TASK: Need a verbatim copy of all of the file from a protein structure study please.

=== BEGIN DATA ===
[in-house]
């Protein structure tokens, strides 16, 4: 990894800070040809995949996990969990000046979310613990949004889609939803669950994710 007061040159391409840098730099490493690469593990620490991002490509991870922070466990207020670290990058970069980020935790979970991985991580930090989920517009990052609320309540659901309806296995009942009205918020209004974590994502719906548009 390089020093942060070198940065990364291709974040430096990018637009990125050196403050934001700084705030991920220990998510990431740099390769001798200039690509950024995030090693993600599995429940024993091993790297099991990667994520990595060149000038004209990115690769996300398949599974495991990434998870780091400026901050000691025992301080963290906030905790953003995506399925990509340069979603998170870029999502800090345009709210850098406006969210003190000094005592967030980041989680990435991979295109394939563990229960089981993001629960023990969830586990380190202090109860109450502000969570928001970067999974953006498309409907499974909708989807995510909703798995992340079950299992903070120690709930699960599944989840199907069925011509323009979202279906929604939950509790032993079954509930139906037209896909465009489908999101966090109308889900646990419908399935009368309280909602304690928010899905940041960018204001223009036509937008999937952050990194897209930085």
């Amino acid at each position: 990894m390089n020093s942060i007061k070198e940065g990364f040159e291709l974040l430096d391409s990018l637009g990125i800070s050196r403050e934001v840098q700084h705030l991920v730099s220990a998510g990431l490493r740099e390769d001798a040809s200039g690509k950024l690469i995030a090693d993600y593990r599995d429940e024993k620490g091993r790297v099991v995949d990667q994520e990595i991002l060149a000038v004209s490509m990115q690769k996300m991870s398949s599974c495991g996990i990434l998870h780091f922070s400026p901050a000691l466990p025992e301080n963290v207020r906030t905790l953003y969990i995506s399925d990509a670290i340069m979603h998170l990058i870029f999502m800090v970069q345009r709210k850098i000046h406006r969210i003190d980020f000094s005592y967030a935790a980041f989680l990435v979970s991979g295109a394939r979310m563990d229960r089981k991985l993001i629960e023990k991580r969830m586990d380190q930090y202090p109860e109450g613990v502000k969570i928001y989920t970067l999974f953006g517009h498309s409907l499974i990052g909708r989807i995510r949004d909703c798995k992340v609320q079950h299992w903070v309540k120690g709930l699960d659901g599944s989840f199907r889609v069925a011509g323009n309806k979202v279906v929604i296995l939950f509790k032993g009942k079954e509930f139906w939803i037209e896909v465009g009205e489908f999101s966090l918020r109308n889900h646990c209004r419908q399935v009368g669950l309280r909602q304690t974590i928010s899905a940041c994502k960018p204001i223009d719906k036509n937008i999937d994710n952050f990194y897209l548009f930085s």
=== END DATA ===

[in-house]
């Protein structure tokens, strides 16, 4: 990894800070040809995949996990969990000046979310613990949004889609939803669950994710 007061040159391409840098730099490493690469593990620490991002490509991870922070466990207020670290990058970069980020935790979970991985991580930090989920517009990052609320309540659901309806296995009942009205918020209004974590994502719906548009 390089020093942060070198940065990364291709974040430096990018637009990125050196403050934001700084705030991920220990998510990431740099390769001798200039690509950024995030090693993600599995429940024993091993790297099991990667994520990595060149000038004209990115690769996300398949599974495991990434998870780091400026901050000691025992301080963290906030905790953003995506399925990509340069979603998170870029999502800090345009709210850098406006969210003190000094005592967030980041989680990435991979295109394939563990229960089981993001629960023990969830586990380190202090109860109450502000969570928001970067999974953006498309409907499974909708989807995510909703798995992340079950299992903070120690709930699960599944989840199907069925011509323009979202279906929604939950509790032993079954509930139906037209896909465009489908999101966090109308889900646990419908399935009368309280909602304690928010899905940041960018204001223009036509937008999937952050990194897209930085």
């Amino acid at each position: 990894m390089n020093s942060i007061k070198e940065g990364f040159e291709l974040l430096d391409s990018l637009g990125i800070s050196r403050e934001v840098q700084h705030l991920v730099s220990a998510g990431l490493r740099e390769d001798a040809s200039g690509k950024l690469i995030a090693d993600y593990r599995d429940e024993k620490g091993r790297v099991v995949d990667q994520e990595i991002l060149a000038v004209s490509m990115q690769k996300m991870s398949s599974c495991g996990i990434l998870h780091f922070s400026p901050a000691l466990p025992e301080n963290v207020r906030t905790l953003y969990i995506s399925d990509a670290i340069m979603h998170l990058i870029f999502m800090v970069q345009r709210k850098i000046h406006r969210i003190d980020f000094s005592y967030a935790a980041f989680l990435v979970s991979g295109a394939r979310m563990d229960r089981k991985l993001i629960e023990k991580r969830m586990d380190q930090y202090p109860e109450g613990v502000k969570i928001y989920t970067l999974f953006g517009h498309s409907l499974i990052g909708r989807i995510r949004d909703c798995k992340v609320q079950h299992w903070v309540k120690g709930l699960d659901g599944s989840f199907r889609v069925a011509g323009n309806k979202v279906v929604i296995l939950f509790k032993g009942k079954e509930f139906w939803i037209e896909v465009g009205e489908f999101s966090l918020r109308n889900h646990c209004r419908q399935v009368g669950l309280r909602q304690t974590i928010s899905a940041c994502k960018p204001i223009d719906k036509n937008i999937d994710n952050f990194y897209l548009f930085s």